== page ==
A Botswana safari in Africa is a great place to start as a first-time safari-goer. If you’re a little unsure as to what you’ll be able to see and where, this handy guide will show you the best places for spotting the Big Five.
The northern Okavango Delta is the best place to see these enormous bovines. Favouring the lush grasses of the Delta (the Duba Plains in particular), the buffalo is quite at home in the placid waters and can number in the tens of thousands.
Herds are divided into groups of rogue males who are too old to compete for breeding rights and their herds of origin. The bachelor group will remain in areas permanently and these are the animals you are most likely to see around camps and lodges, drinking from water holes, living out the rest of their days in peace (until the famous buffalo-hunting lions get wind of them). Buffalo are a common sight on walking safaris.
Botswana is famous for having the highest concentration of African elephants. These majestic beasts thrive in Botswana and are heavily protected. The greatest number can be found in the Chobe National Park, where about 50 000 elephants enjoy mud baths and lush vegetation. The dry season sees elephants making their home along the permanent waters of the Chobe river where they will stay for the remainder of the season.
Elephant mothers are incredibly protective of their young and the herd will stop at nothing to protect their calves, facing off against lions, crocodiles and even hippos. Lone males in musk are very aggressive, spurred on by the social dynamics of the different herds and plenty of hormones. Elephants are wonderful to see on a walking safari, but can be provoked to violence if they feel threatened. Experienced walking safari guides will know exactly what to look out for, so you’ll be in safe hands.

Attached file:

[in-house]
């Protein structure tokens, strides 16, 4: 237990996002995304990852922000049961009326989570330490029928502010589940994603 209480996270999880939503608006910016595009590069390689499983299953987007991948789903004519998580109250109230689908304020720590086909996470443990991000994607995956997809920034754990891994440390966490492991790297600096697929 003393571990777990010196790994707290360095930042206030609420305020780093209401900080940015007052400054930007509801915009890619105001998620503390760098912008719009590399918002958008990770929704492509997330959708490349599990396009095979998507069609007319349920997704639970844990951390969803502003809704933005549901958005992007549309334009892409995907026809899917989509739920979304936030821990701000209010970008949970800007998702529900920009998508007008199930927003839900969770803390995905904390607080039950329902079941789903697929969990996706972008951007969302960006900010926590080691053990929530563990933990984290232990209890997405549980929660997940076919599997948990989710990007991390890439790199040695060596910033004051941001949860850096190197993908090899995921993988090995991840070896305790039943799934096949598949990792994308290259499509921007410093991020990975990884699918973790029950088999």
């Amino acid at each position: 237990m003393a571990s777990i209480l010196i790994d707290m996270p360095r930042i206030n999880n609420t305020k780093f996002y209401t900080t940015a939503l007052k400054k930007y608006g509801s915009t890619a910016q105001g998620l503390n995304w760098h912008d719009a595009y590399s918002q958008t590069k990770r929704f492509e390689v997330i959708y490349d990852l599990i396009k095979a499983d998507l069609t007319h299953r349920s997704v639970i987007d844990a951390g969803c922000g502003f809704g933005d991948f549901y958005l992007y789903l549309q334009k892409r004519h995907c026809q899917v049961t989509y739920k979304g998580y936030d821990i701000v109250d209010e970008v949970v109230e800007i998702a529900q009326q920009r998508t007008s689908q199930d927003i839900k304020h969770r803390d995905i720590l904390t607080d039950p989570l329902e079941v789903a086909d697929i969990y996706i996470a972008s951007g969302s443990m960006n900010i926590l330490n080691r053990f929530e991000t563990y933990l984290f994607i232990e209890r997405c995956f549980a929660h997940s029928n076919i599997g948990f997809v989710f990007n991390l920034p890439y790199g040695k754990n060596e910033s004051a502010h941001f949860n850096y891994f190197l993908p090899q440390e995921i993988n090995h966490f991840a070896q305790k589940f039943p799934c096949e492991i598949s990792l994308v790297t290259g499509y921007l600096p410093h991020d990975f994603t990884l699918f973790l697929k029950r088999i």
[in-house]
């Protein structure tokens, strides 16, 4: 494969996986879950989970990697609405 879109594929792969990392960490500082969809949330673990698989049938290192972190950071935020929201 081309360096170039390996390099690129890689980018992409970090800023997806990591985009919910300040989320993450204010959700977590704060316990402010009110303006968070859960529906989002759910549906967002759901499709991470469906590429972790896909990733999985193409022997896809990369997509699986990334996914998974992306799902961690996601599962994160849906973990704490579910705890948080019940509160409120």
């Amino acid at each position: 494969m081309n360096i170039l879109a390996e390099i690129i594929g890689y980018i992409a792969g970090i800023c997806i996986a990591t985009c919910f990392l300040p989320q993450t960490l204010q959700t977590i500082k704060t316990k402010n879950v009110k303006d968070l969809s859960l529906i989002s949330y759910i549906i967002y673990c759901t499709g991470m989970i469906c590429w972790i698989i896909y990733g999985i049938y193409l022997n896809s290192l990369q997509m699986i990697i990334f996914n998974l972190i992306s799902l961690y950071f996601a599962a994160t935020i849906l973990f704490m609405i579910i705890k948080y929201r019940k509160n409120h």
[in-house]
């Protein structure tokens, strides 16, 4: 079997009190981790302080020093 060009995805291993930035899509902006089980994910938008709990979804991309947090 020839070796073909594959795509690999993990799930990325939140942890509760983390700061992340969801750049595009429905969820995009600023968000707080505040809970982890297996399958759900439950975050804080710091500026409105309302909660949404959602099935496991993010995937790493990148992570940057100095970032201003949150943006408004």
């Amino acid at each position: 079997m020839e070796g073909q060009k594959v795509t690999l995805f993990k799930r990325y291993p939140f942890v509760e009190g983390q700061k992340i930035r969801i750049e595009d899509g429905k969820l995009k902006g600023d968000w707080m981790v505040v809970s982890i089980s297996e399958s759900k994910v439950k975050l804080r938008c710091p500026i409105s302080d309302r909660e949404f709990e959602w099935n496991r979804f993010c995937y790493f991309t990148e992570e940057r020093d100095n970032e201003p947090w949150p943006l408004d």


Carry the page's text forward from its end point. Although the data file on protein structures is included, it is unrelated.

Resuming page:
Lions are abundant all over Botswana, but have the highest numbers in the Savute region of the Chobe National Park. This area consists of dry savannah and grassy plains, the perfect setting for ambush predation. The unpredictable nature of the Savute means that it does flood, making these lions adapted to hunting in all sorts of terrain.
The Savute lions were the first recorded lions to take down an elephant, a feat that could only have been achieved by a large pride with excellent strategy and teamwork. In contrast to the Savute lions, the lions of the Central Kalahari Game Reserve are much smaller in number but have some amazing adaptations, such as not having to drink water for months at a time and only relying on moisture from food.
Rhino have been poached to near-extinction in Africa and the threat has increased over the years. For this reason, rhinos (especially black rhino) are heavily protected and not generally found in all areas of Botswana. A recent joint project with South Africa has resulted in the first group of rhinos being reintroduced into northern Botswana where their numbers will hopefully grow.
The best place to see rhino is the Moremi Game Reserve adjacent to the Okavango Delta. This is a rather exclusive reserve, known for excellent camps and a wide variety of safari activities on offer. Read more about Botswana’s commitment to protecting rhinos here.
Leopards are one of the most versatile of the big cats, being able to climb, claw and use their powerful jaws to hoist a kill up a tree. They aren’t fussy eaters either, resorting to insects and birds when larger prey isn’t available. The Tuli Block is a wonderful wedge of land where Botswana borders Zimbabwe and South Africa. Your chance of seeing leopard in Mashatu Game Reserve is strong. Although there are plenty of leopards in Africa, they are rarely seen due to their elusive nature and threats from other big predators.
Alternatively, Moremi Game Reserve is another great place to spot leopard, as well as the Central Kalahari Game Reserve, although they occur is much lower numbers.
The Big Five are a quintessential part of any safari, and Botswana’s natural beauty and dedication to wildlife and nature conservation means that you’ll be spoilt for choice.